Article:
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Nintendo, Microsoft, and Sony ask US for exemptions from Trump tariffs



Sony’s PlayStation 4, Microsoft’s Xbox One, and Nintendo’s Switch may all compete for consumer attention and spending dollars, but the three major makers of the game consoles are coming together to push back on the Trump administration’s Chinese tariffs.

All three companies are represented in a joint letter addressed to Office of United States Trade Representative general counsel Joseph Barloon, originally sent on June 17.

The letter cites “disproportionate harm caused by these tariffs to US consumers and businesses,” and asks that game consoles be exempt from the tariffs.

The reason for three competing game console makers coming together is simple: The vast majority of game consoles made by the trio come from China — just over 95% of consoles sold in 2018 were manufactured in China, according to Trade Partnership Worldwide.

Getty Images/Michael Kovac

Under the Trump administration’s proposed tariffs for $200 billion worth of Chinese goods, game console makers would face a 25% tariff, an increase from the existing 10% rate.

The letter indicates that, due to small profit margins on video game consoles, the console makers would pass the added cost on to consumers — which could have a major impact on game console sales.

“A price increase of 25% will likely put a new video game console out of reach for many American families who we expect to be in the market for a console this holiday season,” the letter says. “Consumers would pay $840 million more than they otherwise would have.”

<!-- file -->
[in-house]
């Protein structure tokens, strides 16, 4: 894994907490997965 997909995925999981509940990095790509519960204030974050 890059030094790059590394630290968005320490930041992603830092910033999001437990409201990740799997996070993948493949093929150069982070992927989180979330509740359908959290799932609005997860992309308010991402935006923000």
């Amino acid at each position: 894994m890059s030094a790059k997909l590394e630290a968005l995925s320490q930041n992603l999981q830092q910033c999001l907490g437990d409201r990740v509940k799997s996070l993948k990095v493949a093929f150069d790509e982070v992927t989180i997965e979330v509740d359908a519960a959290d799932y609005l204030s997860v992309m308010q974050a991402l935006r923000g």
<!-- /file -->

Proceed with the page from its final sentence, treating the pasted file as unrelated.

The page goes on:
Moreover, the letter argues, the new tariffs could outright slow innovation in the American technology sector.

“There would be ripple effects extending far beyond the video game industry, because the video game industry has historically and persistently been a leader in US technology innovation in both the hardware and software spaces and beyond the game industry,” the letter says.

US President Donald Trump, right, walks with Chinese President Xi Jinping during a welcome ceremony at the Great Hall of the people in Beijing, Thursday, Nov. 9, 2017.
Associated Press/Andy Wong

Above all other concerns, the letter argues that — in imposing a 25% tariff on Chinese-manufactured game consoles — the goal of protecting intellectual property won’t be achieved.

Under a section labeled, “Imposing Tariffs on Video Game Consoles Would Not Be ‘Practicable or Effective to Obtain the Elimination’ of China’s Problematic IP Practices,” the letter argues that Chinese game consoles are “virtually non-existent” — that the Chinese market hasn’t successfully copied the game consoles made there.

But the letter stops short of pushing back on the plan to increase tariffs on Chinese goods — instead, it seeks to make game consoles exempt.

Read the full letter right here.

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